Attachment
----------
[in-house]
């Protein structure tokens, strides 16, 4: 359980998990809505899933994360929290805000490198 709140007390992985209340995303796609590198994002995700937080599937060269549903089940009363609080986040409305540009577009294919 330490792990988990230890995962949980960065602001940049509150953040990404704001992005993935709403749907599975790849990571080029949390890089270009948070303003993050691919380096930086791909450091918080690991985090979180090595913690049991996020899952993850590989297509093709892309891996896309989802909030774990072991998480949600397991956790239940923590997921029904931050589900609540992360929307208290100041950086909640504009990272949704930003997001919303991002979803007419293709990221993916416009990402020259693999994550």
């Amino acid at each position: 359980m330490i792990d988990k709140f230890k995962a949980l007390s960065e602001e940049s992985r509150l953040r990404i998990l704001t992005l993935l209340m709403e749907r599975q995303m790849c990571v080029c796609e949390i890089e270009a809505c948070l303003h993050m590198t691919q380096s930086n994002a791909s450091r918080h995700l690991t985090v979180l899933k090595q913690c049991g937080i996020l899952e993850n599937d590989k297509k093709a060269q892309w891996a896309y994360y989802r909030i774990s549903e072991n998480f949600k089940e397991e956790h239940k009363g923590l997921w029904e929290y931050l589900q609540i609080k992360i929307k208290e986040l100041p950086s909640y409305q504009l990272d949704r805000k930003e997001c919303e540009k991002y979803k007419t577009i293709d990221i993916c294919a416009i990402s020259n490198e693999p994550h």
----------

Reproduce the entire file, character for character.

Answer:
[in-house]
């Protein structure tokens, strides 16, 4: 359980998990809505899933994360929290805000490198 709140007390992985209340995303796609590198994002995700937080599937060269549903089940009363609080986040409305540009577009294919 330490792990988990230890995962949980960065602001940049509150953040990404704001992005993935709403749907599975790849990571080029949390890089270009948070303003993050691919380096930086791909450091918080690991985090979180090595913690049991996020899952993850590989297509093709892309891996896309989802909030774990072991998480949600397991956790239940923590997921029904931050589900609540992360929307208290100041950086909640504009990272949704930003997001919303991002979803007419293709990221993916416009990402020259693999994550």
């Amino acid at each position: 359980m330490i792990d988990k709140f230890k995962a949980l007390s960065e602001e940049s992985r509150l953040r990404i998990l704001t992005l993935l209340m709403e749907r599975q995303m790849c990571v080029c796609e949390i890089e270009a809505c948070l303003h993050m590198t691919q380096s930086n994002a791909s450091r918080h995700l690991t985090v979180l899933k090595q913690c049991g937080i996020l899952e993850n599937d590989k297509k093709a060269q892309w891996a896309y994360y989802r909030i774990s549903e072991n998480f949600k089940e397991e956790h239940k009363g923590l997921w029904e929290y931050l589900q609540i609080k992360i929307k208290e986040l100041p950086s909640y409305q504009l990272d949704r805000k930003e997001c919303e540009k991002y979803k007419t577009i293709d990221i993916c294919a416009i990402s020259n490198e693999p994550h």